Athlete Refugee Team member Chajen Dang in Asaba (© Bob Ramsak)
Don’t let your inexperience get the better of you.
That was the main objective Chajen Dang carried with her to the javelin runway at Stephen Keshi Memorial Stadium on the fourth day of the African Athletics Championships in Asaba, Nigeria, last August. It was a reasonable goal. At 17, she was competing in her first international competition and making her Athlete Refugee Team debut, one of seven athletes - all originally from South Sudan -- selected to make the trip to the capital of Nigeria’s Delta State. She was the only woman and the youngest. And outside of a few early jitters, Dang said she was pleased.
“I felt good. But it was a little scary since I was competing with seniors, but I tried not to think about that.”
Dang finished well down in the standings, but her best throw, a modest 28.41m effort, provided another marker for the teenager to aspire to and surpass.
“I gained valuable experience here. I’ll keep improving and one day I will win a medal.”
Given the resilience she’s already illustrated, that’s not as far-fetched a claim as it might seem.
Earliest memories: dodging bullets and her father's death
Dang was born in 2001 in Nasir, a small town in South Sudan's Greater Upper Nile region, about 30 kilometres north of the Ethiopian border. For years the isolated region was racked by brutal conflict, first during the Second Sudanese Civil War which finally ended in 2011 after 22 years with the creation of South Sudan, and, after a fleeting peace, by the South Sudanese Civil War which began in 2013, when the ravaging continued.
According to the UN High Commissioner for Refugees, the Second Sudanese Civil War and the South Sudanese Civil War have collectively forced more than 2.2 million South Sudanese to flee to neighbouring countries and left another 2.1 million internally displaced.
When the South Sudanese Civil War broke out, Dang and her family - her mother, father and three brothers - found themselves among those scattered millions. Dodging bullets and her father's death are among her earliest memories.
"The sounds of the bullets,” she said, “they gave me great fear. And seeing what it's like all around, bodies on the roads - all really bad.”
After her father was killed, she was separated from her mother, and fled with a woman she calls her step-mother and eventually reached the Dadaab refugee camp in northeast Kenya in 2013 with her three brothers. One later died at the camp but she was eventually reunited with her mother.
"After one year my real mom came - we didn't know where she was. She just disappeared during the war. But she found us. She also came to the refugee camp and found us there. So we were together. I felt happy. Very happy."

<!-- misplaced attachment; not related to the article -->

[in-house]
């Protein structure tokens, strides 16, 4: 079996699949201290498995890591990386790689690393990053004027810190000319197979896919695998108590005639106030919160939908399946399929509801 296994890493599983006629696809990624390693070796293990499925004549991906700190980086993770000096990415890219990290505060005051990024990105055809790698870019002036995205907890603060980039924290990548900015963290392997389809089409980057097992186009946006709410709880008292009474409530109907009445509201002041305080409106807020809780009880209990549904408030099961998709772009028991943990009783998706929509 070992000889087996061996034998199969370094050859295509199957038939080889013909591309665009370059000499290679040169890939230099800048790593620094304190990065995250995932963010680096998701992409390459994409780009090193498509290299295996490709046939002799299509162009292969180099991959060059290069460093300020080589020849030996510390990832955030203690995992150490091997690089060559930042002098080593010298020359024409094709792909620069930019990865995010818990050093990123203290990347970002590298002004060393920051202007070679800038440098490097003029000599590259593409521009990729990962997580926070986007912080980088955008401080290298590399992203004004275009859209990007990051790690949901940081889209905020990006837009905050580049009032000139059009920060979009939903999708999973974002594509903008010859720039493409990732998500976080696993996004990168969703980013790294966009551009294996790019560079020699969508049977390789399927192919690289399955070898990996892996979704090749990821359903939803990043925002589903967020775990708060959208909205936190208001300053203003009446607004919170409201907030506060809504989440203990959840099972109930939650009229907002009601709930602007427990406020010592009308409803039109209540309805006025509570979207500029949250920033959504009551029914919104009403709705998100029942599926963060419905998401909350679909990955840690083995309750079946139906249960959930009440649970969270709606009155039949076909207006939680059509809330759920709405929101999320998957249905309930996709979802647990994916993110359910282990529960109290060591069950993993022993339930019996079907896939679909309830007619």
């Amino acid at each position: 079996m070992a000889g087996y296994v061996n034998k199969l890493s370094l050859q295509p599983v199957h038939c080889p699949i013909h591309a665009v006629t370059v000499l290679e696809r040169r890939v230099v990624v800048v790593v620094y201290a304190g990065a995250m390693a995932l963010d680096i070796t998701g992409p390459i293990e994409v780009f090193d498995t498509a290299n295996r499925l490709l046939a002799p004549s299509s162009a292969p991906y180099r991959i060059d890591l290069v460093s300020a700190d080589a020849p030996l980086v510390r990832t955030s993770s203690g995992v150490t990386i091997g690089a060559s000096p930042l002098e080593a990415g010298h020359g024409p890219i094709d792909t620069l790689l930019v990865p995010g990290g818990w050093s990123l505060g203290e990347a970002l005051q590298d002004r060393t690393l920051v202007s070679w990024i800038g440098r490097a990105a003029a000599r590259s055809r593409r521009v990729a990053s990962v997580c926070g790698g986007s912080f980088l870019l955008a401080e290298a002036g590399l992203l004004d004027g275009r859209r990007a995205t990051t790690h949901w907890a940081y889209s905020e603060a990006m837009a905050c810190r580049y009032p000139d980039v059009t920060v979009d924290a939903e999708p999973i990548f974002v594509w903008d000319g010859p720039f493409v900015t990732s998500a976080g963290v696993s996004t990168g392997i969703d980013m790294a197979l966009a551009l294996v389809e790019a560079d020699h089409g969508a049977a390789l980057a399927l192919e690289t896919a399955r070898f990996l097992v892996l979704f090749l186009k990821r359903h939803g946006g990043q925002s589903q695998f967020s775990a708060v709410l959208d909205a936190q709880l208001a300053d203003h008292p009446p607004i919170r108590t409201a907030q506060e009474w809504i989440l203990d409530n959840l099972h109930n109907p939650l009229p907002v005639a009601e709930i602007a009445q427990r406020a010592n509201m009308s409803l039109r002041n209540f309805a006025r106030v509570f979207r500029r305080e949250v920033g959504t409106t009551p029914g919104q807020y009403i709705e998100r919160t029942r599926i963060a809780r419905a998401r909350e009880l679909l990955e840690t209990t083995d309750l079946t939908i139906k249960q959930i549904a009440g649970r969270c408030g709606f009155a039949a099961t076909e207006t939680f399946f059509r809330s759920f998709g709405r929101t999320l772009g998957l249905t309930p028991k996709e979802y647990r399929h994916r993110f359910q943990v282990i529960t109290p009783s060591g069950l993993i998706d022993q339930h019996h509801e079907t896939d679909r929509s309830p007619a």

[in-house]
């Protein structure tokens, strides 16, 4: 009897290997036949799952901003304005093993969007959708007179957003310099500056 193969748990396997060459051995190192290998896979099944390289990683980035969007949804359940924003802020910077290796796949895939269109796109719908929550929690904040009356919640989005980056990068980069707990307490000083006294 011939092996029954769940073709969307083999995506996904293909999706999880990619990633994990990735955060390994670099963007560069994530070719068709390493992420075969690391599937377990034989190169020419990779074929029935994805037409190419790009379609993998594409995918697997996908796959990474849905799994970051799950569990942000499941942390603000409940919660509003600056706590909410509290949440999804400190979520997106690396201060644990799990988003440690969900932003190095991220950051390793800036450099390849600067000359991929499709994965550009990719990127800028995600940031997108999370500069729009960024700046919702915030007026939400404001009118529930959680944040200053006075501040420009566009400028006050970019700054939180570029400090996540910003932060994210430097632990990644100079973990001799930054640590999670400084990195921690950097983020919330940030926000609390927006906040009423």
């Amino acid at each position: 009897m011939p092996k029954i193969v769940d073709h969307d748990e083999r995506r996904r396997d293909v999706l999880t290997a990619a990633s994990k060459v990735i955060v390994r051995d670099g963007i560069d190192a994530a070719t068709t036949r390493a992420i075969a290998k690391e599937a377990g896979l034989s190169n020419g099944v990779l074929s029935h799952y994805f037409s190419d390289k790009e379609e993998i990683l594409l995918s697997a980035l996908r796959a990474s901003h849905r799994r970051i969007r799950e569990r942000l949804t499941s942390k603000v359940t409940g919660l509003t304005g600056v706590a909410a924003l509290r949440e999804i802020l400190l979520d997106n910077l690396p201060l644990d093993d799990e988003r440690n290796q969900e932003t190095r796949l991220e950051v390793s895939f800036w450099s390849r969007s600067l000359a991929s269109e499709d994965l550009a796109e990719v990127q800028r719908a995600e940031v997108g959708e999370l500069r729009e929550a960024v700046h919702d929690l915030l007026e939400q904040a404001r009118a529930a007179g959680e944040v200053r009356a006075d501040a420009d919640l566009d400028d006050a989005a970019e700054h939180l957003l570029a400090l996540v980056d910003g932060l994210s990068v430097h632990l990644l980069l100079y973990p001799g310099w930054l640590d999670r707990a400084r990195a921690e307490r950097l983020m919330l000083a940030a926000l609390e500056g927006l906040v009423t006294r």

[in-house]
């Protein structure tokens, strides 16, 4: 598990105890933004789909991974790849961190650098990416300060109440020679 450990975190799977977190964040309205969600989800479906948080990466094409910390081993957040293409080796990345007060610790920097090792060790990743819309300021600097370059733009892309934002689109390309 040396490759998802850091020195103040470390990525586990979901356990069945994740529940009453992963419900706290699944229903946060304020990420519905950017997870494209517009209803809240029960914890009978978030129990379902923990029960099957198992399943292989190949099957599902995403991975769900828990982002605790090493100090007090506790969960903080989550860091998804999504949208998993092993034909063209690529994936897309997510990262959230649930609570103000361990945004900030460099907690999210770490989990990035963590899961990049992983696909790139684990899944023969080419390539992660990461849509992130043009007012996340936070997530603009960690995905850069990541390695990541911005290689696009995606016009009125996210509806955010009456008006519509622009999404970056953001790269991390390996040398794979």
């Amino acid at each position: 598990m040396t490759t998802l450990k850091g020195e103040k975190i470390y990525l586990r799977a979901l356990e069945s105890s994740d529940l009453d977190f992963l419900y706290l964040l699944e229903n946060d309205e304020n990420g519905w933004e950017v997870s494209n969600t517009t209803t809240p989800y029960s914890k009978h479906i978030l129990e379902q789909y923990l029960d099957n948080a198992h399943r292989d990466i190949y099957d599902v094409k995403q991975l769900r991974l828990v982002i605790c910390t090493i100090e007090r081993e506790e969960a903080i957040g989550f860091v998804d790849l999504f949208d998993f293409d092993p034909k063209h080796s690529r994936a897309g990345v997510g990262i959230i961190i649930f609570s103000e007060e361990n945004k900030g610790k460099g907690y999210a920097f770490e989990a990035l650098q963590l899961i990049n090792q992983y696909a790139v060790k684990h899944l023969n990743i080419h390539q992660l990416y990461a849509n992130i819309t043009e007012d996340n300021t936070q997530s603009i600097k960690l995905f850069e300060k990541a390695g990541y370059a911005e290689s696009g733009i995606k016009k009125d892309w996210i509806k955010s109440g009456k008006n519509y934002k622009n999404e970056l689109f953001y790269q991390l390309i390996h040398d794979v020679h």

She was introduced to sport at the camp, at first as a distance runner.
“We had a competition in the refugee camp and I did good," she recalls. Well enough to be selected to join the Tegla Loroupe Training Camp for Athlete Refugees in Ngong, Kenya, where she began training in November 2017.
“I wasn't selected as a javelin thrower. I was selected as a runner. I ran 5000 metres, but when I got to the camp, I realised that I would do better in javelin throwing than running. So then I focused on my javelin. And I started training this year with javelin.”
It wasn’t a case of love at first throw, but she has grown fond of her discipline.
“The first time I threw I didn't do too well. But I improved with the second (throw). There was a lot of fear in me. But by the time I saw how far I threw, I felt better.”
Chajen Dang, 17, fled the civil war in South Sudan to a refugee camp in Kenya in 2013. Dodging bullets and her father's death are among her earliest memories.— IAAF (@iaaforg) April 6, 2019
However last August she competed in the javelin throw at the African Championships in Asaba #IDSDP2019 #WhiteCard pic.twitter.com/tz6II6Albh
She’s part of group of 30 at the Loroupe camp --seven women and 23 men-- who train together, six days a week. She is the youngest, but enjoys it. “It feels good because they treat me well.”
Her typical day begins at around 5 AM, when her group goes for a morning run of "twenty, thirty or forty minutes". Then it’s back home for a shower then off to school. Classes start at 7. It’s a difficult balance, one that’s also meant attending extra classes as she works towards finishing up her primary seven education. But she has no regrets. "It's hard but we try."
Eventually, she says, she’d like to be a manager. Or maybe a coach. But in the meantime, she wants to get better on the field of play.
“I came here to show people that like other athletes, that it doesn't matter if you are a refugee or anything else, as long as you love your job, what you are doing, you can gain something from it. I did my best to focus.”
What has she gained so far?
"The sport has given me peace. That's the first thing I should say. It's helped me know many people, to interact with them. The relationships between the people here, is something great. You feel happy. You feel free.”
Bob Ramsak for the IAAF